A Re less than 1 during a lockdown may quickly increase as restrictions are lifted. This adds some complexity to calculating the vaccine coverage required to stop the pandemic.

Maths of vaccine coverage

Not everyone will get vaccinated, vaccines are not 100 per cent effective, and the number of people who have already been infected and recovered is ever increasing. Therefore, there is some complex mathematics needed to understand vaccine coverage. To extinguish the ongoing pandemic without any other measures like physical distancing, the vaccine needs an efficacy of at least 80 per cent with 75 per cent vaccine coverage but with 60 per cent efficacy, it might need 100 per cent coverage.

As the population infected by the virus increases, the ability of the vaccine to impact the pandemic and reduce the size of the pandemic’s peak decreases. Once 30 per cent of the population has been infected, we will almost be at the peak of the pandemic, and the vaccine’s impact on the pandemic will be reduced.

We need an effective vaccine and need to vaccinate a larger population but we also need to do it very quickly to have maximum impact. If the vaccine is combined with other measures like mass testing, universal masking and physical distancing, we may need to vaccinate even fewer people. With a layered approach, no single measure needs to be 100 per cent effective or have 100 per cent coverage.

A layered approach uses multiple interventions together such as a vaccine, mass testing, masking and social distancing to prevent the infection. Taken together, these measures may just end the pandemic even without 100 per cent vaccine coverage.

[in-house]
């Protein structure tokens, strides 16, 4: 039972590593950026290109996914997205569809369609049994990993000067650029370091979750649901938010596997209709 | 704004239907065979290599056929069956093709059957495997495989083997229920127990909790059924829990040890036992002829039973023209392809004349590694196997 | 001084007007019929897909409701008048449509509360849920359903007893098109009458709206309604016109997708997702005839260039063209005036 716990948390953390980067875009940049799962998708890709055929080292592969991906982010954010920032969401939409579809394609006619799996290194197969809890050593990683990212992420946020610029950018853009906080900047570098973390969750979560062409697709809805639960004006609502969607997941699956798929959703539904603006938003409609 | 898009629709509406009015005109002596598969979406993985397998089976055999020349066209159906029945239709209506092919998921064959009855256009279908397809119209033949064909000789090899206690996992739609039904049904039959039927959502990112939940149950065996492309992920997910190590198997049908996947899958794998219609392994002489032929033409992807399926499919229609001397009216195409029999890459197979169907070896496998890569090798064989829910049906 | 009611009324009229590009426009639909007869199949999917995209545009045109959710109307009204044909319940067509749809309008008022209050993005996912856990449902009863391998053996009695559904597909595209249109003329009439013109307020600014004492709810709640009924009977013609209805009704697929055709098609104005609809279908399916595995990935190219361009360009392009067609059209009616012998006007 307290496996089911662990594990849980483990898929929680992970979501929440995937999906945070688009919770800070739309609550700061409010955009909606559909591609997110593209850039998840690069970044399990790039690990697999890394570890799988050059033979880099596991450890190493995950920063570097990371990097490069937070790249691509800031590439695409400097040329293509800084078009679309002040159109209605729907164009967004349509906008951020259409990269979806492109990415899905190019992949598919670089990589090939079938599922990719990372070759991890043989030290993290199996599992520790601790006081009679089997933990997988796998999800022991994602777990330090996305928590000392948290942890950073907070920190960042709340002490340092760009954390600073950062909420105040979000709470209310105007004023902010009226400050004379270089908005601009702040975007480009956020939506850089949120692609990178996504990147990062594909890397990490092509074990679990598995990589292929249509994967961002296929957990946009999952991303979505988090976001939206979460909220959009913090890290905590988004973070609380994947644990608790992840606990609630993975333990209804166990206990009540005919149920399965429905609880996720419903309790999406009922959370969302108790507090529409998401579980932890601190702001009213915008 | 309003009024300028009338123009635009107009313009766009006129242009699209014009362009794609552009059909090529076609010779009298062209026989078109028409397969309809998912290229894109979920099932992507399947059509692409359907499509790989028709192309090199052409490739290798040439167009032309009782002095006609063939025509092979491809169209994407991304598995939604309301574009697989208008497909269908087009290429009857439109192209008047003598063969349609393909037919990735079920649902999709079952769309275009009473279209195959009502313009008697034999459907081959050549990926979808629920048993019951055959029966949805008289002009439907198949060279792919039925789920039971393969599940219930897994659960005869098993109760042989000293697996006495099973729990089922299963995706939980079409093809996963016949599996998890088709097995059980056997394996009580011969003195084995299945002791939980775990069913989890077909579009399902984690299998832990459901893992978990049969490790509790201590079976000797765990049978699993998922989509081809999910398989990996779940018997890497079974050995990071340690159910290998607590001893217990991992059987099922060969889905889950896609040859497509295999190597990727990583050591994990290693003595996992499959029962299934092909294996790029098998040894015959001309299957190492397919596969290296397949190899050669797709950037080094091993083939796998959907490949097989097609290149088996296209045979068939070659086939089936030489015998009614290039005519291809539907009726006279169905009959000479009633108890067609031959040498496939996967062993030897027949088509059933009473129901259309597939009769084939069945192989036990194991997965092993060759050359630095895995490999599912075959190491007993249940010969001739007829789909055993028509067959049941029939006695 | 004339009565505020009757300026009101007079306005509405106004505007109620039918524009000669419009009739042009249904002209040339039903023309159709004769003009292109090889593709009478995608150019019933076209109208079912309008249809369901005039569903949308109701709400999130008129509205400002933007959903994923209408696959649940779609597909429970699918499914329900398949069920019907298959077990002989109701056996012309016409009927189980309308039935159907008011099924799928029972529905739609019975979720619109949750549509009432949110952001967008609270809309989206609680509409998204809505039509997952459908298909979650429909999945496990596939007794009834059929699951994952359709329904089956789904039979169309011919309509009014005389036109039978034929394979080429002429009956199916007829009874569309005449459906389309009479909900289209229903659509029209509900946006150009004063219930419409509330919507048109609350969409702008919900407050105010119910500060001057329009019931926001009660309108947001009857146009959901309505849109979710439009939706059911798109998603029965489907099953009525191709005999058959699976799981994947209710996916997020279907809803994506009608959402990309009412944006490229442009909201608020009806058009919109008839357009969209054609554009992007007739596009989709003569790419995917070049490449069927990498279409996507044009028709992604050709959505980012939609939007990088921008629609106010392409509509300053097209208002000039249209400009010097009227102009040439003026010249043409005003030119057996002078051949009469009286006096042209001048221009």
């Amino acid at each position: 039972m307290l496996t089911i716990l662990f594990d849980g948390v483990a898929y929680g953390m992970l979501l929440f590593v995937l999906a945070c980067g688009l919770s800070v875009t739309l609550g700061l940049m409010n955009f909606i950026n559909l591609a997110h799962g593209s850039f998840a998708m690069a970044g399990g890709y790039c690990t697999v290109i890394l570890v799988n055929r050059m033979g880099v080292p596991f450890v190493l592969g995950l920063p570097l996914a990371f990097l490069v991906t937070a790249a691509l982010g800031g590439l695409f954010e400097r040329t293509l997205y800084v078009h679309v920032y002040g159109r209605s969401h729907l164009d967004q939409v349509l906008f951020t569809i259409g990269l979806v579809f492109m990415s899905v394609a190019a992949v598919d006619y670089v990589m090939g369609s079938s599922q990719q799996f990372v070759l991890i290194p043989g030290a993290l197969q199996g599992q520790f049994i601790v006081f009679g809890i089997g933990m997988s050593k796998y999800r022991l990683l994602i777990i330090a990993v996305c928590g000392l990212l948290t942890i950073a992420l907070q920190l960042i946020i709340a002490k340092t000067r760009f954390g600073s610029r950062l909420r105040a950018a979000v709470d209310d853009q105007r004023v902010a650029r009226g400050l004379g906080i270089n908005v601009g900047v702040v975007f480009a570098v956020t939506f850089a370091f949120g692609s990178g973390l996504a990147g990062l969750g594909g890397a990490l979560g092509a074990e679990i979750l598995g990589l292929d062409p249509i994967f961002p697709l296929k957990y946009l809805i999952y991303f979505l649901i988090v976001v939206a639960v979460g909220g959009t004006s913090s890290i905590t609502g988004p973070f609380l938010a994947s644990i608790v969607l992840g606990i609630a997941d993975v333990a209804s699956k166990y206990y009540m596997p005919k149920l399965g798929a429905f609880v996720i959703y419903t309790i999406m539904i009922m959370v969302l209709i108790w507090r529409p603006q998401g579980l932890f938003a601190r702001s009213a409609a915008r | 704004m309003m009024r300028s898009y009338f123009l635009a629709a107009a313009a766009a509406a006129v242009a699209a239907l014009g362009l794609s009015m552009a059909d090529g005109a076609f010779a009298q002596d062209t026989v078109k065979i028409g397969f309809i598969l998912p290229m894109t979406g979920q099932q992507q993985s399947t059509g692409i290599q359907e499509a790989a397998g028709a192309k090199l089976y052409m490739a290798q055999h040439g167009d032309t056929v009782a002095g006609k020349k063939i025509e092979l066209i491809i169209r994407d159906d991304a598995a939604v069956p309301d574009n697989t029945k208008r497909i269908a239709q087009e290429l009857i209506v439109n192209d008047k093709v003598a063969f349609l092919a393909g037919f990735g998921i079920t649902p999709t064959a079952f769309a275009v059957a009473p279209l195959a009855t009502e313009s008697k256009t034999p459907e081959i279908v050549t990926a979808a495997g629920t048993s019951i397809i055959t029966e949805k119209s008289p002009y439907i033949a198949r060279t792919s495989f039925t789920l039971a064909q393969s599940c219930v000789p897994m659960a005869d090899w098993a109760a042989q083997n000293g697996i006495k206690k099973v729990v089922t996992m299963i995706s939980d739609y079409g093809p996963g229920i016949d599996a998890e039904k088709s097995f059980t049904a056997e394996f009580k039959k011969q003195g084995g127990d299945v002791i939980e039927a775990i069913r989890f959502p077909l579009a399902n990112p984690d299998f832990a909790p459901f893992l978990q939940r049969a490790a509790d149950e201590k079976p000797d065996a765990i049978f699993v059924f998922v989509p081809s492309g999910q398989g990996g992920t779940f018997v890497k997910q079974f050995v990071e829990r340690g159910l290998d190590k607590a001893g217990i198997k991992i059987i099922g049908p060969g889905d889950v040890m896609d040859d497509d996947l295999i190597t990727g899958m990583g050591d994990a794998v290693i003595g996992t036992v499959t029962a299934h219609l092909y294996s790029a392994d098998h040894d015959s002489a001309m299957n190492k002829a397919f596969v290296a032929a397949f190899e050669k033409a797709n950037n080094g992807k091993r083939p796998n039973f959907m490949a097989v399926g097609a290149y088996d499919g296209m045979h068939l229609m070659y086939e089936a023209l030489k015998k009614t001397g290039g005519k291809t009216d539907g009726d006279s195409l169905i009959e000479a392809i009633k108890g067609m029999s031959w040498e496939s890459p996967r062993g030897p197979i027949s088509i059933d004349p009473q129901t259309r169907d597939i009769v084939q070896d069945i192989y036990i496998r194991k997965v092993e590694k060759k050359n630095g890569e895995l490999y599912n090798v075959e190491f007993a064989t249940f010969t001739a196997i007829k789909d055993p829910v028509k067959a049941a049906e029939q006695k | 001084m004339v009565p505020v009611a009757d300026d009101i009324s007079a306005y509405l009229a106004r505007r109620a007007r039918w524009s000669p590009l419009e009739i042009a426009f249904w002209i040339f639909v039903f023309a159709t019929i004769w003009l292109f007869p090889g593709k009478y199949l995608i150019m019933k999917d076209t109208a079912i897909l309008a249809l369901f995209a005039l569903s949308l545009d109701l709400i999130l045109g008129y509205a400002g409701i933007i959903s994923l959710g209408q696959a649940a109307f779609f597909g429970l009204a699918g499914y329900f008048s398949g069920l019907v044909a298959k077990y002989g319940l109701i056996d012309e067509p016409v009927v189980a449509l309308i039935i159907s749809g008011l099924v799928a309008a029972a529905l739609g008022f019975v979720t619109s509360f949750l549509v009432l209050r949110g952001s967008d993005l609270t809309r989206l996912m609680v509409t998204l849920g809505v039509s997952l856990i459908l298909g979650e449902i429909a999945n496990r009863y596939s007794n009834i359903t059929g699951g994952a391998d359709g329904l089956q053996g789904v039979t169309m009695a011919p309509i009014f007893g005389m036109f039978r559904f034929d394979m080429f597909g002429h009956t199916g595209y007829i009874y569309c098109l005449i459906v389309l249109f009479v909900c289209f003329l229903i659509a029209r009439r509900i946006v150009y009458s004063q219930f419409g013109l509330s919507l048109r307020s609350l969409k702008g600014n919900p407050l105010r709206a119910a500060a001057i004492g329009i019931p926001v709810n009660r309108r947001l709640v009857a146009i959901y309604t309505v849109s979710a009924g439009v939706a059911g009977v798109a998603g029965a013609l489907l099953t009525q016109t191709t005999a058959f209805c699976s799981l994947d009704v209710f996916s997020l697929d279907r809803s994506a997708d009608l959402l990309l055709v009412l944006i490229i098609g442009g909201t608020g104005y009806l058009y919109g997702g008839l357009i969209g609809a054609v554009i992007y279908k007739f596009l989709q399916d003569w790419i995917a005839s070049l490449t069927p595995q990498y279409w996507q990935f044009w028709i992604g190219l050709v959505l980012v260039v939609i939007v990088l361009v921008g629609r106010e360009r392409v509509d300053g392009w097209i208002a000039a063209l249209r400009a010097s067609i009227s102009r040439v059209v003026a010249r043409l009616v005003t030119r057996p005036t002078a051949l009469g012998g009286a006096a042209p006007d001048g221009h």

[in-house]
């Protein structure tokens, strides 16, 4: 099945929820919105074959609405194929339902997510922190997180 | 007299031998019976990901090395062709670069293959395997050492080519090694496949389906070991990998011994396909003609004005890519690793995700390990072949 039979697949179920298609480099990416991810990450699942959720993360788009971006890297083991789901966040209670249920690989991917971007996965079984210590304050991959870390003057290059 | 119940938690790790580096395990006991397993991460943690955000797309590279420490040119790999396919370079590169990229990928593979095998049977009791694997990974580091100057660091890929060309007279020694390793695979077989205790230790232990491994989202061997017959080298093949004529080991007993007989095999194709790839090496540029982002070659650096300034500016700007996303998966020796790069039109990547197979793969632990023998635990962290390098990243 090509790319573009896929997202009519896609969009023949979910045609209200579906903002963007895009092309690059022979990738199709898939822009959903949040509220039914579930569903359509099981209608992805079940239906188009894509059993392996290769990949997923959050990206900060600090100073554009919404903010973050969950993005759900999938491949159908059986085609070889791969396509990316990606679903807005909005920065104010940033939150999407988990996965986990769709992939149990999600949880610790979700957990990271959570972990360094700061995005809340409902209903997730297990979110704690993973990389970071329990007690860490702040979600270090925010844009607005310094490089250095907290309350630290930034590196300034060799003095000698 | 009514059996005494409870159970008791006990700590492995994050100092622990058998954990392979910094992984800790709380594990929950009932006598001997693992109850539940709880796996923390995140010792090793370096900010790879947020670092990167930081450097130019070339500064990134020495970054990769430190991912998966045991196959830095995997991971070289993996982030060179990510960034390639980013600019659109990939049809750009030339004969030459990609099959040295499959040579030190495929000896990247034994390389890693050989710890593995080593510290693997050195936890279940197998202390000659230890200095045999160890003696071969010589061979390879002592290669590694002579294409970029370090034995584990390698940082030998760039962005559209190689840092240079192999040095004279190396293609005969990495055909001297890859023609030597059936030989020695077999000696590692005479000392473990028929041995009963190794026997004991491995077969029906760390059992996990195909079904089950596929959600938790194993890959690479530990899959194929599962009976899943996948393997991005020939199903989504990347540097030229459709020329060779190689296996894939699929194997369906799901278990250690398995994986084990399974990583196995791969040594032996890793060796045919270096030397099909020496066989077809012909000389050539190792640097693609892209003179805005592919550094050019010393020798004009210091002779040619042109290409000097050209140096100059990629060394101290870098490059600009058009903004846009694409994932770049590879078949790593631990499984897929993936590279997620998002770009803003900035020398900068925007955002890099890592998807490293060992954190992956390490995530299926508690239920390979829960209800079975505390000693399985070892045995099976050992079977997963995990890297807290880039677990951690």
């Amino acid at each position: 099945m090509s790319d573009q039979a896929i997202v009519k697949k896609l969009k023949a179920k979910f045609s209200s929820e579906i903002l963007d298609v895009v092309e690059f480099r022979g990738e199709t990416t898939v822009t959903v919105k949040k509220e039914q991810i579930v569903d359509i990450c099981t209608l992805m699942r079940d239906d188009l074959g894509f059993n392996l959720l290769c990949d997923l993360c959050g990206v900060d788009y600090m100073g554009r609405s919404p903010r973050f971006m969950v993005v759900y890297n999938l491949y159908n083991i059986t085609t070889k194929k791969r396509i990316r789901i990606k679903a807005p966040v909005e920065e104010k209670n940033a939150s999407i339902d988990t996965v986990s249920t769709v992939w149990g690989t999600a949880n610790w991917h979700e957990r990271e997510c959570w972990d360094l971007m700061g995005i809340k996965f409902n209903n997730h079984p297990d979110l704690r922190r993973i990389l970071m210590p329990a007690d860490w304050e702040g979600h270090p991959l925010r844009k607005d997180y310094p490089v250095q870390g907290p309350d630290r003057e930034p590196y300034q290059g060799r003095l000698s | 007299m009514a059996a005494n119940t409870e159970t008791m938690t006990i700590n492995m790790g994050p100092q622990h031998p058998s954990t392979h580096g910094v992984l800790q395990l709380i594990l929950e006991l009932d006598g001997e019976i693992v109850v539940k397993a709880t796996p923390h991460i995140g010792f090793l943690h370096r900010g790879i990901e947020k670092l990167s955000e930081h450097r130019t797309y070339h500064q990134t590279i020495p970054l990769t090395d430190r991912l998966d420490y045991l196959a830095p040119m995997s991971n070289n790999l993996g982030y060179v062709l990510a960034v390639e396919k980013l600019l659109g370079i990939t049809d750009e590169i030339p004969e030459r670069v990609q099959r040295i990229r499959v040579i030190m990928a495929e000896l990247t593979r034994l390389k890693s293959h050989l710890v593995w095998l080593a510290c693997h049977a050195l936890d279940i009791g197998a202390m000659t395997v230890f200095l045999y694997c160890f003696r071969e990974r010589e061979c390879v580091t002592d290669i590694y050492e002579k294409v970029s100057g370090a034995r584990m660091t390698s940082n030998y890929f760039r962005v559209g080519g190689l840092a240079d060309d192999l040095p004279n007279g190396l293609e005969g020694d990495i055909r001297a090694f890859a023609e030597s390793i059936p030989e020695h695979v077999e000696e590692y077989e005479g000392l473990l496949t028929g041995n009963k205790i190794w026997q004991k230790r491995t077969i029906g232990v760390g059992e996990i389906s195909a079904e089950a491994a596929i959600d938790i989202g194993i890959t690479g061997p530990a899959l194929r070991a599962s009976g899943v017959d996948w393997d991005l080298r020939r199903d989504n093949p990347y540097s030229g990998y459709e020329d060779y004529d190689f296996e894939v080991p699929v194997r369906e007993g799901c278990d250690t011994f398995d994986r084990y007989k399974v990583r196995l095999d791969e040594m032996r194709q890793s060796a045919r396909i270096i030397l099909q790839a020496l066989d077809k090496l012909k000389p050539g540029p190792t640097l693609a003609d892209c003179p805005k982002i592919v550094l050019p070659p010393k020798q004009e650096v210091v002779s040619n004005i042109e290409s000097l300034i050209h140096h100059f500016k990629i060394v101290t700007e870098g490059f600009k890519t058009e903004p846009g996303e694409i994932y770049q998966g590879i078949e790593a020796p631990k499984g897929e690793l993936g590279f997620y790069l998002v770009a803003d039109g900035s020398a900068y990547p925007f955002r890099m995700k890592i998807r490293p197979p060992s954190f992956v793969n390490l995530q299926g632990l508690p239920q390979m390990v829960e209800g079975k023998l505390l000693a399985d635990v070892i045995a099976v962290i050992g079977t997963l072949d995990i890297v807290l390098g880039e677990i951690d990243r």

On December 2, just a year after the first recorded case of Covid-19, the UK approved the Pfizer-BioNTech mRNA-based Covid-19 vaccine. Despite the remarkable scientific breakthroughs that have brought us several vaccine contenders, some experts have correctly pointed out that innovation is nothing without distribution. That begs the question of how much vaccine distribution is required to end the pandemic? Well, it depends on a few factors.

Infographic: India Today DIU

The government plans to vaccinate around 25-30 crore priority population, including healthcare and frontline workers, elderly population and those with co-morbidities in around six months once the vaccine is available for use.

Different vaccines, different immunity

Not every vaccine produces the same kind of immunity. Some vaccines may prevent someone from getting very sick or dying but might not prevent mild or asymptomatic infections. The vaccinated person will have some protection but may still infect others. Other vaccines may prevent infection and death in young people but may not protect the elderly from the risk of death.

Some vaccines may prevent shedding of the virus completely or partially and thereby reduce infectiousness.

Vaccines may also have different efficacy in an Indian population compared to elsewhere. While we can be cautiously optimistic that the Covid-19 vaccines will prevent infection by SARS-CoV-2, deaths and shedding of the virus, this is far from proven. The number of people we need to vaccinate and who we chose to vaccinate will also depend on the kind of immunity the vaccine provides.

The end is nigh, be cautious!

While it is difficult to answer the question of vaccine coverage required to stop the pandemic with certainty, the answer to the question of how many people we should vaccinate is simple: as many as possible and as quickly as possible. We have built the impossible vaccine in an impossible timeline, now we need to distribute it to an impossibly large population.

One of the world’s leading infectious disease experts, Dr Anthony Fauci, said, “Don’t take the vaccines as an invitation to throw caution to the wind. It’s kind of like the last soldier to get killed in a war when the war is going to be over soon. You don’t want to be that person.”

(A Covid-19 clinical researcher, Dr Swapneil Parikh is author of The Coronavirus: What You Need to Know About the Global Pandemic)